My Mental Health Journey 15: Remembering Dave

Tomorrow is the last day of Mental Health Awareness Month. My hopes is that, despite the end calendar time frame, we’d all continue bring awareness to this life changing and ever growing illness. My hope is that we’d continue to encourage, support, and check on one another.. Simply because we can.

On this last day of May, I wanted to write about the man who made suicide very real to me. I want to write about him because he was human… And he had some amazing qualities. I love him, and he deserves to be remembered.

Dave was born in January of 1978, birthday two days after our daughter’s. He was half black and white… But, to friends, he was teased about looking Hispanic. He was the second born, had an older brother, younger brother and sister.

I was born in 1985; therefore, I was several grades below him in school. There was enough years between us where I really didn’t see him much. His family didn’t have much. Dave was always working a second or third job for what he and his family needed. At a very young age, he began caring for someone else… And in the process, he stopped caring about himself. Taking care of others became his life, his identity… That’s where the mistake happened.

Fast forward a few fifteen years later, I had left my first husband for a woman I was madly in love with! It was the first time I pursued such feelings; and, I was crazy about her. Less then four months later, she pushed me out the door. She wasn’t good enough for me stuff was what she used for reasoning. Few years later, Deja vue. I’m married and have my daughter… She tells me she had cancer and six months to live.

When you’re trapped between a rock and a hard place, no decision seems right… Because someone gets hurt. I was content with my life, for the most part. I didn’t want her to pass away and have regrets. I chewed at this idea for three months!! I loved Dave… I was still in love with her.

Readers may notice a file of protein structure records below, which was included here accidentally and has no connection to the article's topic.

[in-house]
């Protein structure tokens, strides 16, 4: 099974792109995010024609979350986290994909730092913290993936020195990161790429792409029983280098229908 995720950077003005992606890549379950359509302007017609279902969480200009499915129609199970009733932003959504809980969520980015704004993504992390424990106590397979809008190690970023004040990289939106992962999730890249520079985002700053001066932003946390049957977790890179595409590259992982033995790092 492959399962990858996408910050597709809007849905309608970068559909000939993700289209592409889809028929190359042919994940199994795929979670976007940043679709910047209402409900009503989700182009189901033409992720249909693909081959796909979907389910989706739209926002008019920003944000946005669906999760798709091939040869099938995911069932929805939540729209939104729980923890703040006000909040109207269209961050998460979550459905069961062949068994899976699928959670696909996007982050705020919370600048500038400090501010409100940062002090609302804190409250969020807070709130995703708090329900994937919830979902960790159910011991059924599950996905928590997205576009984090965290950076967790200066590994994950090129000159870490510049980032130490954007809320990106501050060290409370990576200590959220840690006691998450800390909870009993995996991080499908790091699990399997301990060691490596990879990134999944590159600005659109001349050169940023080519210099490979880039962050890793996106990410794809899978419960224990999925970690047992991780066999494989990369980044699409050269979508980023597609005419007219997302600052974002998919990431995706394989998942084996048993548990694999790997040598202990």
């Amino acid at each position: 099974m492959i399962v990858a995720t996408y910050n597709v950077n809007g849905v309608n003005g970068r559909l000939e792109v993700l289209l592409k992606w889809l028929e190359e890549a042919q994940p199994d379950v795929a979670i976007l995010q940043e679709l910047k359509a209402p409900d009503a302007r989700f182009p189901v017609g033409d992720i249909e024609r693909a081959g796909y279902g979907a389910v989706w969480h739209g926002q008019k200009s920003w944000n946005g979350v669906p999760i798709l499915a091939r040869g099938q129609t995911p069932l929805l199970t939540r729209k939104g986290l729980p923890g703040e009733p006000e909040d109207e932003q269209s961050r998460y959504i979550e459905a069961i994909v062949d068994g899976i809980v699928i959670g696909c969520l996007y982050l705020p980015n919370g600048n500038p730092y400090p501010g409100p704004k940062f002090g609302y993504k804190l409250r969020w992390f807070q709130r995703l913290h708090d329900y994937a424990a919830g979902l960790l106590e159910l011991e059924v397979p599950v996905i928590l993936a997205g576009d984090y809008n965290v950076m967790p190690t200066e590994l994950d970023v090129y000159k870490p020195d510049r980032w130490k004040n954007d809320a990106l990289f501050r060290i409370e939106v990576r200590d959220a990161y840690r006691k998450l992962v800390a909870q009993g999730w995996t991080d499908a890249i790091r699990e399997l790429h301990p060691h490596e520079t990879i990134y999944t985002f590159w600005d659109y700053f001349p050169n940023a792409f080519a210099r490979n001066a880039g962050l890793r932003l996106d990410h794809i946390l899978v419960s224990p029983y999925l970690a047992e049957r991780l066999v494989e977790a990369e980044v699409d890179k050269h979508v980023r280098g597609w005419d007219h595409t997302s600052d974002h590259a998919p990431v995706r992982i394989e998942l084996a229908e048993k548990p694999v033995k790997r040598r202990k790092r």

Dave’s emotional state began to fall ill. He wasn’t eating much. He was having racist issues and false accusations issues at work. His liver was also beginning to fail. He was rough and jaundice. He started picking up on natural signs of me being in love with her, though, of course it wasn’t my intention to do so. Once, when I thought things between she and I weren’t going to work, he said he was about to take a handful of pills (Benadryl was really all we had that could cause major damage.)

July came, and she and I signed the lease for our apartment. Little did I know, Dave was making life thereafter arrangements. I question my character sometimes, if I should have done more… if I should have stayed… if I should have called one of his friends.

The cops showed up at my house, just within an hour of me putting all the pieces together. I was frozen almost, unable to do anything… almost paralyzed. Most people go into extreme hysteria in a situation like this… wailing and rushing to arms… collapsing or passing out… nope… I was as if just told he got a speeding ticket. My 18 month old needed me to keep my shit together. In the days to follow, Dave’s brother and friends blamed me. I was dubbed a “psycho murderer”… but everyone looks for someone to blame.

Despite his tragic passing, he was a great man. He worked hard! He loves old cars, Rolls Royce and those huge Station Wagons. He loved the Mountaineers, NCIS (Zivah Da(veed) (⬅️ pronunciation) was a main character. We named our daughter after her.), and beer. He was super giving, and the first to lend a helping hand. He loved his hometown, Bradford, PA.. And wanted to move back there. He wanted to be an Aviation pilot. He absolutely loved country music, spaghetti sauce made with green peppers, and fishing. He was so smart about nature and wildlife. There was so much I loved about him… And our Zivah added so much to our lives.

I get angry about his death because I hurt. He was a great guy. Provided what he could, worked so hard, never stopped trying to improve life for us.

I’ll always miss my friend.


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“She made broken look beautiful and strong look invincible. She walked with the Universe on her shoulders and made it look like a pair of wings.” -Ariana Dancu

8 thoughts on “My Mental Health Journey 15: Remembering Dave”

  1. Wow! That’s a lot to go through. You are definitely a survivor! It sounds like you did the best you could in the situation you were in. You can’t beat yourself up. Everyone is human and we all hurt other people at some point. As long as you were doing the very best you knew how to do, that’s all anyone can ask of you. Thank you for sharing your story and sharing his memory.

    Liked by 1 person


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